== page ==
Application Implementation Strategy by adn10359

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									 Planning a Group Policy
       Management and
Implementation Strategy
                   Lesson 10
Introducing the Group Policy
Management MMC Snap-In
    Import and copy GPO settings to and from the
     file system.
    Backup and restoration of GPOs is available in
     Group Policy Management.
    Resultant Set of Policy (RSoP) functionality
     integration includes Group Policy Modeling and
     Group Policy Results.




Lesson 10
Introducing the Group Policy
Management MMC Snap-In (cont.)
    GPMC is natively installed with Windows Server
     2008.
    Hypertext Markup Language (HTML) reports
     allow read-only views of GPO settings and RSoP
     information.




Lesson 10
Introducing the Group Policy
Management MMC Snap-In (cont.)
    Search for GPOs based on name, permissions,
     WMI filter, GUID, or policy extensions set in the
     GPOs.
    Search for individual settings within a GPO by
     keyword, and search for only those settings that
     have been configured.




Lesson 10
Introducing the Group Policy
Management MMC Snap-In (cont.)




Lesson 10
Configuring a Starter GPO
    Starter Group Policy objects derive from a Group Policy
     object (GPO), and provide the ability to store a collection of
     Administrative Template policy settings in a single object.
    You can import and export Starter GPOs, which makes
     them easy to distribute to other environments.
    When you create a new GPO from a Starter GPO, the new
     GPO has all of the Administrative Template policy settings
     and their values that were defined in the Starter GPO.




Lesson 10
Configuring a Starter GPO
    Open the Group Policy Management MMC
     console.
    Drill down to <forest name>, click <domain
     name>, and then click Starter GPOs.
    If this is the first time you have used Starter
     GPOs, the Contents tab is gray. Click Create
     Starter GPOs Folder.




Lesson 10
Configuring a Starter GPO (cont.)
    Right-click the Starter GPO’s node, and click
     New. The New Starter GPO dialog box is
     displayed.
    Enter a name and description for the Starter
     GPO, and click OK.
    Right-click the Starter GPO that you just
     created, and click Edit. The Group Policy Starter
     GPO Editor will open.




Lesson 10
Configuring a Starter GPO (cont.)
    Make any modifications to this Starter GPO, and
     then close the Group Policy Starter GPO Editor.
    To create a new GPO that is based on this
     Starter GPO, navigate to the Group Policy
     Objects node.




Lesson 10
Configuring a Starter GPO (cont.)
    Right-click Group Policy Objects, and click New.
    Enter a name for the new GPO.
    In the Source Starter GPO drop-down list, select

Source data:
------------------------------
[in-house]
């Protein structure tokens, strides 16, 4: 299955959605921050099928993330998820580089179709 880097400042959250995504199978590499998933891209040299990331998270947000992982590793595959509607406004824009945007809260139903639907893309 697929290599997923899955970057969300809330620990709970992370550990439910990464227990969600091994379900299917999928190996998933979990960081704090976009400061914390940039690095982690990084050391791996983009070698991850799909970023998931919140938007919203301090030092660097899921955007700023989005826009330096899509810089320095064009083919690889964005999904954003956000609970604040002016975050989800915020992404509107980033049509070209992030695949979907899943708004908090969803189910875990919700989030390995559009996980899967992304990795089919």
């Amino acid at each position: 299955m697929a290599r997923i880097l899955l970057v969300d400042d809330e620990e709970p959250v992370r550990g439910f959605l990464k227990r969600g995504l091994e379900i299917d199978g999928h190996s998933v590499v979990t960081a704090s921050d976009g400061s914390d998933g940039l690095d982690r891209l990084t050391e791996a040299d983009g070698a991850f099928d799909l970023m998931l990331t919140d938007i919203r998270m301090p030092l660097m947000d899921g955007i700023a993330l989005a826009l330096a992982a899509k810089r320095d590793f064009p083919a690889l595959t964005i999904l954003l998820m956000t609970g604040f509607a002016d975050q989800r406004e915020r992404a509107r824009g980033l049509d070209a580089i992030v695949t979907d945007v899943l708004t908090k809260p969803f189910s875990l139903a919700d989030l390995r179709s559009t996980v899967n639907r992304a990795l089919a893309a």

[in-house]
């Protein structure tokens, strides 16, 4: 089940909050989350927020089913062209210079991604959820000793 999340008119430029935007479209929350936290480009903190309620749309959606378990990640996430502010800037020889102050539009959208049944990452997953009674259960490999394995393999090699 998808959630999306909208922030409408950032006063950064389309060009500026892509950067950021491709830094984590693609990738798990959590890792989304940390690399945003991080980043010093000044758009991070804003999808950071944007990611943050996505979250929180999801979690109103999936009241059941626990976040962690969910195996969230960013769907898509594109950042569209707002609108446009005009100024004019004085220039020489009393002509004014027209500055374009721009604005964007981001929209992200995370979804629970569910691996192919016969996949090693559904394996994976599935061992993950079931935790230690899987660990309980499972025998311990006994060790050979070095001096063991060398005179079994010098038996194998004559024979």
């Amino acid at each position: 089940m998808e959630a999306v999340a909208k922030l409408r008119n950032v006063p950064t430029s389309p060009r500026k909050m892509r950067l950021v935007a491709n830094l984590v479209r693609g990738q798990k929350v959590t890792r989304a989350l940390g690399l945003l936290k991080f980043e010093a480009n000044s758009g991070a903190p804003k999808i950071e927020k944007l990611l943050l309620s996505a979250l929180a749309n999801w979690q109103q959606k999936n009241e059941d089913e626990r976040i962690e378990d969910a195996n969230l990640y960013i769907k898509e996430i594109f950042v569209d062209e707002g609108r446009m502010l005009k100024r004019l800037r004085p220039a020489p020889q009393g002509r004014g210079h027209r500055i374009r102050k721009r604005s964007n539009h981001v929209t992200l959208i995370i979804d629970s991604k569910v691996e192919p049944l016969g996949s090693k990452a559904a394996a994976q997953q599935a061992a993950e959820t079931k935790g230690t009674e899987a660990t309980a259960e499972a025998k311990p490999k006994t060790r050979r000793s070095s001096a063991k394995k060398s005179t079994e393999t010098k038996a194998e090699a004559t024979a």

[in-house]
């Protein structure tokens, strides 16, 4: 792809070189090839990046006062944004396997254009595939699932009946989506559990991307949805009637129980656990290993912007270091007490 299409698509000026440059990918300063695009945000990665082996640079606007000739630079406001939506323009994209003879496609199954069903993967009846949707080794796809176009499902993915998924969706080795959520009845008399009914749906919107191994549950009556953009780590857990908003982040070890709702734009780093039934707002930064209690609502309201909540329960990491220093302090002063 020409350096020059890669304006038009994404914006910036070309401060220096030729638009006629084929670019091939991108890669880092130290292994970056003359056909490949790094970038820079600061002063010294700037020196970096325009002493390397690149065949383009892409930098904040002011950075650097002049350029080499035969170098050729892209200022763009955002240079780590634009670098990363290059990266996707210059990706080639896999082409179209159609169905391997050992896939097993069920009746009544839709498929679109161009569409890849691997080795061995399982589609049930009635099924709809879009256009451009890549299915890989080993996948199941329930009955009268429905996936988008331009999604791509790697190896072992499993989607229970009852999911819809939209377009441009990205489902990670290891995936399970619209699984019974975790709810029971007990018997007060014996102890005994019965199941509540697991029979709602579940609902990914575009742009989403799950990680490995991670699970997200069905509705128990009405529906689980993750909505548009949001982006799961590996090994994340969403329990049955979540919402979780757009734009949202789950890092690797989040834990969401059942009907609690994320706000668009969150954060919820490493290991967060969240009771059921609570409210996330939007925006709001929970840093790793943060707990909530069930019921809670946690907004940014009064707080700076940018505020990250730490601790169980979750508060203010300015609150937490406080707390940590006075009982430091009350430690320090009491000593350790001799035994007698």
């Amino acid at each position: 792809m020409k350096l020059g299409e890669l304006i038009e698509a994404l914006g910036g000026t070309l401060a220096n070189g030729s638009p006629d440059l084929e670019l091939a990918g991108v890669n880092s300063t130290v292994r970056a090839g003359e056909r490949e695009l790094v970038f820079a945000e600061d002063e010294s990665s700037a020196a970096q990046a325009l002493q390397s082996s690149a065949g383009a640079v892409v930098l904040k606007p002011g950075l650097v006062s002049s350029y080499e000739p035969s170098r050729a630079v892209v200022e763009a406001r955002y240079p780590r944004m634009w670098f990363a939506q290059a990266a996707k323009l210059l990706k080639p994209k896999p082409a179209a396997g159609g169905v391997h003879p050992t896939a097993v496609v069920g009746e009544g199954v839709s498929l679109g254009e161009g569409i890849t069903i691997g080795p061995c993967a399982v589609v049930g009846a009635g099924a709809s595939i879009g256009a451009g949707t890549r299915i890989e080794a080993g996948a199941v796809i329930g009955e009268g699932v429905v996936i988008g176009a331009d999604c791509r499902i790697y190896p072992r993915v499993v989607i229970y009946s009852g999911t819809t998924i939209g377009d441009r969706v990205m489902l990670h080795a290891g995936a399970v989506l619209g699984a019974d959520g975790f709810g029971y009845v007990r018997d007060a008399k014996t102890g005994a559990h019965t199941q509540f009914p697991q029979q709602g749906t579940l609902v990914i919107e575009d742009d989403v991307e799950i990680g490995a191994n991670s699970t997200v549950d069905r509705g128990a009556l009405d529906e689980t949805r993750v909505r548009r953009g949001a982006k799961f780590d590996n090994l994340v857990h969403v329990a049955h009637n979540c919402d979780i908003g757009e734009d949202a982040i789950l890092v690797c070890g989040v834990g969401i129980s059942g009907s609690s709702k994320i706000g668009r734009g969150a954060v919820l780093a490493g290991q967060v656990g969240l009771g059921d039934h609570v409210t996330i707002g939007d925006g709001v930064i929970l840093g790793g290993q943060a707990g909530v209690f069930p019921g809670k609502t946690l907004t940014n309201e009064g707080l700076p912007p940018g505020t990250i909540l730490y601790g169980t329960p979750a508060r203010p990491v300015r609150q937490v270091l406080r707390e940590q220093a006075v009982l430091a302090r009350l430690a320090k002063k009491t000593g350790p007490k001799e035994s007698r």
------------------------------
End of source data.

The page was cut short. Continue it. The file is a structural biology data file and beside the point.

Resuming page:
the Starter GPO that you want to use as the
     source of the new GPO, and click OK.




Lesson 10
      Filtering the Scope of a Group Policy Object

    Filtering the scope
     ◦ You might need to restrain the scope of a GPO
       by applying permissions to specific users
       and/or computers
     ◦ This is called filtering the GPO scope
     ◦ To filter the scope of a GPO, you use security
       groups




Lesson 10
     Filtering the Scope of a Group Policy Object

    Security groups
     ◦ Used to specify the users subject to the
       policies in a particular GPO
     ◦ Used to define the rights and permissions
       users will have to access resources
     ◦ You set different permissions for different
       security groups on the Security tab in the
       Properties dialog box for a GPO



Lesson 10
     Filtering the Scope of a Group Policy Object
    Setting security groups permissions
     ◦ Read and Apply Group Policy permissions
         Are assigned for a particular GPO
         By default, the Authenticated Users group is granted
          both permissions for all GPOs
     ◦ To block a policy from applying to a specific group, set
       its Apply Group Policy permission to Deny
     ◦ To allow the GPO to apply to a single group of users
        Remove the Apply Group Policy permission from the
         Authenticated Users group
        Allow the Apply Group Policy permission only for that
         group


Lesson 10
     Filtering the Scope of a Group Policy Object

    When you are using filtering, only two
     group policy permissions are applicable
     ◦ Read
     ◦ Apply Group Policy




Lesson 10
    Setting the Apply Group Policy permission for a security group

Lesson 10
       Filtering the Scope of a Group Policy Object
    To add objects to the security filter
     ◦ On the Scope tab, in the Security Filtering
       section, click the Add button to open the Select
       User, Computer, or Group dialog box
     ◦ Click OK to add the object to the security filter
    To apply the GPO only to the group or groups
     that have been added
     ◦ In the Security Filtering section on the Scope
       tab, select Authenticated Users
     ◦ Click the Remove button


Lesson 10
            Security Filtering

Lesson 10
Configuring WMI Filtering
 • Windows Management Instrumentation (WMI) filters
 allow you to dynamically determine the scope of Group
 Policy objects (GPOs) based on attributes of the target
 computer.
 • When a GPO that is linked to a WMI filter is applied on
 the target computer, the filter is evaluated on the target
 computer.
 • If the WMI filter evaluates to false, the GPO is not
 applied If the WMI filter evaluates to true, the GPO is
 applied.


Lesson 10
Configuring WMI Filtering (cont.)
    WMI makes data about a target computer available for
     administrative use. Such data can include hardware
     and software inventory, settings, and configuration
     information.
    A WMI filter consists of one or more queries based on
     this data. If all queries are true, the GPO linked to the
     filter will be applied.
    The queries are written using the WMI Query
     Language (WQL), a SQL-like language.


Lesson 10
Configuring WMI Filtering (cont.)
    The WMI filter is a separate object from the GPO in the
     directory. To apply a WMI filter to a GPO, you link the
     filter to the GPO.